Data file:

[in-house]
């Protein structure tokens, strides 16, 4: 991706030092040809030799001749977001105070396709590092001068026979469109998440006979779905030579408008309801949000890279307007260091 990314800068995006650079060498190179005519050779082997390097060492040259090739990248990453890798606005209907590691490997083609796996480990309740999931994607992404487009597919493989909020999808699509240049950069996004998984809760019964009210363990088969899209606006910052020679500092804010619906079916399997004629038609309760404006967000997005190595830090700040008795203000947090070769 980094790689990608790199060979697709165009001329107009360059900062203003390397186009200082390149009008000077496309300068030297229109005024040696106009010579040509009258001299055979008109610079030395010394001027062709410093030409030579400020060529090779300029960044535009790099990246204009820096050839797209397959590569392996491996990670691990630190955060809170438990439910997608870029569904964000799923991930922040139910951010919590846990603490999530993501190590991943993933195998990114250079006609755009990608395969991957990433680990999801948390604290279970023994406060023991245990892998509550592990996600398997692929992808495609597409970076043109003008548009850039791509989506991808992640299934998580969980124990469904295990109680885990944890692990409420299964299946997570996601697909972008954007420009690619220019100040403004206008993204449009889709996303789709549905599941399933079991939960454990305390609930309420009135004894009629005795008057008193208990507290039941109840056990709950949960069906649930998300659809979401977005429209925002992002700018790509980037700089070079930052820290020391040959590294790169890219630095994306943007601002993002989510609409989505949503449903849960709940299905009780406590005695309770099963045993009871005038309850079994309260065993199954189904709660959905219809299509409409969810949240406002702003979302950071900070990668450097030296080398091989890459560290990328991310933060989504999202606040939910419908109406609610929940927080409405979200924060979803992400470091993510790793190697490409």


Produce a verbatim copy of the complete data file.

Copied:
[in-house]
């Protein structure tokens, strides 16, 4: 991706030092040809030799001749977001105070396709590092001068026979469109998440006979779905030579408008309801949000890279307007260091 990314800068995006650079060498190179005519050779082997390097060492040259090739990248990453890798606005209907590691490997083609796996480990309740999931994607992404487009597919493989909020999808699509240049950069996004998984809760019964009210363990088969899209606006910052020679500092804010619906079916399997004629038609309760404006967000997005190595830090700040008795203000947090070769 980094790689990608790199060979697709165009001329107009360059900062203003390397186009200082390149009008000077496309300068030297229109005024040696106009010579040509009258001299055979008109610079030395010394001027062709410093030409030579400020060529090779300029960044535009790099990246204009820096050839797209397959590569392996491996990670691990630190955060809170438990439910997608870029569904964000799923991930922040139910951010919590846990603490999530993501190590991943993933195998990114250079006609755009990608395969991957990433680990999801948390604290279970023994406060023991245990892998509550592990996600398997692929992808495609597409970076043109003008548009850039791509989506991808992640299934998580969980124990469904295990109680885990944890692990409420299964299946997570996601697909972008954007420009690619220019100040403004206008993204449009889709996303789709549905599941399933079991939960454990305390609930309420009135004894009629005795008057008193208990507290039941109840056990709950949960069906649930998300659809979401977005429209925002992002700018790509980037700089070079930052820290020391040959590294790169890219630095994306943007601002993002989510609409989505949503449903849960709940299905009780406590005695309770099963045993009871005038309850079994309260065993199954189904709660959905219809299509409409969810949240406002702003979302950071900070990668450097030296080398091989890459560290990328991310933060989504999202606040939910419908109406609610929940927080409405979200924060979803992400470091993510790793190697490409």